One last example of skewed ITS arguments: in their communiqué they quote Dr. Gary Small saying that excessive use of the internet causes “damages to the functioning of the brain and reducing personal skills to establish face to face conversations.” Once again, they fail to include the part where Small praises the digital era and mentions that thanks to the Internet we are “heightening skills like multi-tasking, complex reasoning and decision making.

If anything, Mexico’s investment in technological development and innovation is late at best. In a world where capacity to compete will be based more and more in knowledge and less on natural resources, ITS would propose abandonment of the little effort being made to catch up.

How far behind is Mexico? Ownership of knowledge and the result of research and development can easily be measured by the amount of patents registered in the U.S. and Europe Patent Offices. In 2010, the U.S. registered 107,792 patents and South Korea held 11,671. Mexico? 101. Fact: the U.S. state of North Dakota holds more patents than the whole of Mexico.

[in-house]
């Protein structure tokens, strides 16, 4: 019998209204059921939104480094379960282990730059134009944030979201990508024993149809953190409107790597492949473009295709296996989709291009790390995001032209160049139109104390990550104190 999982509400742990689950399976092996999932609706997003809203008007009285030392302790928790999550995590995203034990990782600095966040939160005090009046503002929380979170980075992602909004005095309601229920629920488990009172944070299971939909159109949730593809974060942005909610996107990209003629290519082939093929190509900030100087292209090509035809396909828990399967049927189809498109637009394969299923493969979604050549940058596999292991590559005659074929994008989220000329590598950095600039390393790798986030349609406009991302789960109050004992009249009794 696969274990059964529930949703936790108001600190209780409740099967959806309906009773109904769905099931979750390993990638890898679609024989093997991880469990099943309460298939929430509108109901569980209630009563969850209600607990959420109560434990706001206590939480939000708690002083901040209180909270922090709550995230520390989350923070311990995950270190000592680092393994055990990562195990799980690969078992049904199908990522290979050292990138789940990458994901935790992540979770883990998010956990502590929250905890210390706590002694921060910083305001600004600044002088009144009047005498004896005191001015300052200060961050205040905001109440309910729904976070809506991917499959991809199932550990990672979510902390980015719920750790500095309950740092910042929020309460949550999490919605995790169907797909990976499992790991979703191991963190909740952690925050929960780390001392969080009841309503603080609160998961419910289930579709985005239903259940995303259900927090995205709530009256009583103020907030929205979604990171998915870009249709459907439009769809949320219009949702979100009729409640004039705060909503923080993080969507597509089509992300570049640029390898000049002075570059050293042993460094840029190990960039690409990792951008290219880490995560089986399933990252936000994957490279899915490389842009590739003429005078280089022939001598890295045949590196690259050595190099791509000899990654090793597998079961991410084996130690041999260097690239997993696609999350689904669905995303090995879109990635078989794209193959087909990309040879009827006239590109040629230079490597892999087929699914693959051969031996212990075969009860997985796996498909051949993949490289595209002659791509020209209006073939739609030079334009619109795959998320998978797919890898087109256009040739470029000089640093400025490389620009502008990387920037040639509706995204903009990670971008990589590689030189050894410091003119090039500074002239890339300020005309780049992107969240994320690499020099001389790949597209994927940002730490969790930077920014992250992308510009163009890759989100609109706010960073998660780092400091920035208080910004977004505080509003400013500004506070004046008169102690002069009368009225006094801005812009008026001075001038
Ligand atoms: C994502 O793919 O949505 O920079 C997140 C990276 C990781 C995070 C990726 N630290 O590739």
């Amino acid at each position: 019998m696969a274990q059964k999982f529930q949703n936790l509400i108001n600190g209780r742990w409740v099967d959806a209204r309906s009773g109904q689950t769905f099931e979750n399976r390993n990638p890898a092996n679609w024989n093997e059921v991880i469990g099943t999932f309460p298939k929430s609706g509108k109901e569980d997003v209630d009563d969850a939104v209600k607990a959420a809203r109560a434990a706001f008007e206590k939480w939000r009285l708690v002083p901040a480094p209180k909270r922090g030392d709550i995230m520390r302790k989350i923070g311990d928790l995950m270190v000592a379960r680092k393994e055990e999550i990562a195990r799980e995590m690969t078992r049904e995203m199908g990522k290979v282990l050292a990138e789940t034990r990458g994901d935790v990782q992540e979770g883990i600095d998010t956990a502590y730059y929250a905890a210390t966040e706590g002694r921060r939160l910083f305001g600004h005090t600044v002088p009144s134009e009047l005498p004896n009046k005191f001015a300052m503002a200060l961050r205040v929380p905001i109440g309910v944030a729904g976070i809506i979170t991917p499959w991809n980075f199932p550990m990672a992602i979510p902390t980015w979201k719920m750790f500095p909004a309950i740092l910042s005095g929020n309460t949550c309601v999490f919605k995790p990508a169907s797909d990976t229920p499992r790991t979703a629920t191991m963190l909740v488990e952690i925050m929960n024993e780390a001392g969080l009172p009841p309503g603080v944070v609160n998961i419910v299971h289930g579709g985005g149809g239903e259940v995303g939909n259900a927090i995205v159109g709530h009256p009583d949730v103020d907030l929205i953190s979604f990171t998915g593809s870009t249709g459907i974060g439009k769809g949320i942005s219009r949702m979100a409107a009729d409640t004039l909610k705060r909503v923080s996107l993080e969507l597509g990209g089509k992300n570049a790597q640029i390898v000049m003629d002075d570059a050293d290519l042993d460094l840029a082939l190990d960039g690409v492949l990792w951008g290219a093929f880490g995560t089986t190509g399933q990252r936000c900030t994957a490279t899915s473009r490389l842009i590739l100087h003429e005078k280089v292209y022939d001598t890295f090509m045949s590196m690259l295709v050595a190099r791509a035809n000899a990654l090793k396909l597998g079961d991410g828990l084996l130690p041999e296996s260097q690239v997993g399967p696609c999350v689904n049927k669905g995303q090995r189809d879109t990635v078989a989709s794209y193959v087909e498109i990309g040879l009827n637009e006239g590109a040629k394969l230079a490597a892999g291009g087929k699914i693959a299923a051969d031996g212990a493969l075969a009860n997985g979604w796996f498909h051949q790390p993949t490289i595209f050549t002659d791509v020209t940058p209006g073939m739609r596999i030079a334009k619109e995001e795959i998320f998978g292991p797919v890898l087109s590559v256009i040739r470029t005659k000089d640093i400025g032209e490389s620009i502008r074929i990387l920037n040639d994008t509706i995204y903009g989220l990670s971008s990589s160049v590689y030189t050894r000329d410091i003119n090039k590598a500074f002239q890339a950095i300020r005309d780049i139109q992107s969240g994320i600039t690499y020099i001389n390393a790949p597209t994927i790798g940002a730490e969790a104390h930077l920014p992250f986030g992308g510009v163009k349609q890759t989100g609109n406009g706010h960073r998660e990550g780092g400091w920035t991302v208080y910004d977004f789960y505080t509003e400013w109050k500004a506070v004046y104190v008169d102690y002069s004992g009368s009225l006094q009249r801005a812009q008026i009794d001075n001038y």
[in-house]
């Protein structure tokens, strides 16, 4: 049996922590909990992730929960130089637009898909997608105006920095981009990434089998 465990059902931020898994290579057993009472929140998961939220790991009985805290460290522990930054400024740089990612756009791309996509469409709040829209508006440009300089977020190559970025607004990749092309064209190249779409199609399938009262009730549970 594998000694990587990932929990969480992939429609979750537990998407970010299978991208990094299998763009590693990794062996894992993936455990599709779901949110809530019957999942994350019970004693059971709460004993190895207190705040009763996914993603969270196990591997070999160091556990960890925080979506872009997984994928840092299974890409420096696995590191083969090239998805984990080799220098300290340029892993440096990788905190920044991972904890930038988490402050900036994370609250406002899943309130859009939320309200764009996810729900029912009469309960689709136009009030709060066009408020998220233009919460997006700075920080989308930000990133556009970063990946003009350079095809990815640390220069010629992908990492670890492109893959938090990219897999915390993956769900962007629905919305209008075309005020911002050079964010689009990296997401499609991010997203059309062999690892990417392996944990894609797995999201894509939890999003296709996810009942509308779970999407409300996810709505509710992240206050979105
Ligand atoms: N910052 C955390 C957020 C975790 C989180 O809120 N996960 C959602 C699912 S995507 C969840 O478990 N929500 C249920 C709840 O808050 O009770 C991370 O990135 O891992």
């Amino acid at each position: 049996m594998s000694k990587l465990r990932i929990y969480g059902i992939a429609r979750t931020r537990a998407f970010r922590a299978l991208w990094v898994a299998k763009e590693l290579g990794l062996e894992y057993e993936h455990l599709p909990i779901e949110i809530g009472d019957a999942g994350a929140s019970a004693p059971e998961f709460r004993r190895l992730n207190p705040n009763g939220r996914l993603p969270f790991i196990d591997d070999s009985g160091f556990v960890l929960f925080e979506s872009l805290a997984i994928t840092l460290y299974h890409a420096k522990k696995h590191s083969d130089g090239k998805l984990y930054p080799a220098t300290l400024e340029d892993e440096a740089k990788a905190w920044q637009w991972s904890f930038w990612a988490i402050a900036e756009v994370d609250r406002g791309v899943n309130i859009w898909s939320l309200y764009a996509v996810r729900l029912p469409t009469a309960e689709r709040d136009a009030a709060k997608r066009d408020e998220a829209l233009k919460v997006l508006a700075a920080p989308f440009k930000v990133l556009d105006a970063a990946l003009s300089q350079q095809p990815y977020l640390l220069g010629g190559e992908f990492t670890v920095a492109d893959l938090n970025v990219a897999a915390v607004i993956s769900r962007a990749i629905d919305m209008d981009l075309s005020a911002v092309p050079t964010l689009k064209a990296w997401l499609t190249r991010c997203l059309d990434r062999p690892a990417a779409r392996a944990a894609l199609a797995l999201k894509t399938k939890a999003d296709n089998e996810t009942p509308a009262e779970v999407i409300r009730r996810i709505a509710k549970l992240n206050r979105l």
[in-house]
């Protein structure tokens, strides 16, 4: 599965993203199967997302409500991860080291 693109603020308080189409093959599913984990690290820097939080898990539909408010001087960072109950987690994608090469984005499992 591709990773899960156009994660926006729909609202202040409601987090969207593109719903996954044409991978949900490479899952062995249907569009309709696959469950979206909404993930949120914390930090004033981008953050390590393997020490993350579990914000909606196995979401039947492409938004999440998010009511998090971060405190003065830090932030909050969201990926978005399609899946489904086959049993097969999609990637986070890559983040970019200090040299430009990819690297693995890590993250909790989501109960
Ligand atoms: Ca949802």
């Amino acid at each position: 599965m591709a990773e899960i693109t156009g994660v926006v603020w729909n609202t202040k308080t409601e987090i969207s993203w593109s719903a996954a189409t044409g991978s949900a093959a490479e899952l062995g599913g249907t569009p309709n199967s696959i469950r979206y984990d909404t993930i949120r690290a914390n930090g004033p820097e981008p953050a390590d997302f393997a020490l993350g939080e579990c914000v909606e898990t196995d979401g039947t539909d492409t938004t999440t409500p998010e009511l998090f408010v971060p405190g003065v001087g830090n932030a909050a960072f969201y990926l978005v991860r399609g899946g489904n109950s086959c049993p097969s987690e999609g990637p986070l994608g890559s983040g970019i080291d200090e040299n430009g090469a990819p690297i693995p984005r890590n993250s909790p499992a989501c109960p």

And isn’t it ironic that the only way ITS is able to effectively coordinate their attacks and link with other anarchist groups in the world, is through the use of the Internet? They mention that through the Tec bombing, their intention was to gain notoriety. In that effect, they’ve been very successful. They are now famously ridiculous.

*Arjan Shahani is a contributing blogger to AQ Online. He lives in Monterrey, Mexico, and is an MBA graduate from Thunderbird University and Tecnológico de Monterrey and a member of the International Advisory Board of Global Majority—an international nonprofit organization dedicated to the promotion of nonviolent conflict resolution.


Arjan Shahani is a contributing blogger to AQ Online. He lives in Monterrey, Mexico, and is an MBA graduate from Thunderbird University and Tecnológico de Monterrey and a member of the International Advisory Board of Global Majority—an international non-profit organization dedicated to the promotion of non-violent conflict resolution.

Tags: Crime and Security, Mexico, Terrorism